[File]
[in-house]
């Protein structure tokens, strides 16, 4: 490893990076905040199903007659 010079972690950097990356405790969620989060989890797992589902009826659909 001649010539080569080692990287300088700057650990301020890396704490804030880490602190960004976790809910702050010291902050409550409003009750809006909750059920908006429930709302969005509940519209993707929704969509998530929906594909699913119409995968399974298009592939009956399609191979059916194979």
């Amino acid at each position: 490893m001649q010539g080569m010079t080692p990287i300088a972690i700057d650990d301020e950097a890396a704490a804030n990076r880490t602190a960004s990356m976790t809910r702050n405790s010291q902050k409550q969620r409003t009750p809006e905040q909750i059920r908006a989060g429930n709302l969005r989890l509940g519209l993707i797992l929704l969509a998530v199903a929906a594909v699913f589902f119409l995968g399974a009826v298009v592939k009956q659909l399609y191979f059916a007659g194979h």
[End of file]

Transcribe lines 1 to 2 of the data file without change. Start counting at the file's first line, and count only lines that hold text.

[in-house]
């Protein structure tokens, strides 16, 4: 490893990076905040199903007659 010079972690950097990356405790969620989060989890797992589902009826659909 001649010539080569080692990287300088700057650990301020890396704490804030880490602190960004976790809910702050010291902050409550409003009750809006909750059920908006429930709302969005509940519209993707929704969509998530929906594909699913119409995968399974298009592939009956399609191979059916194979």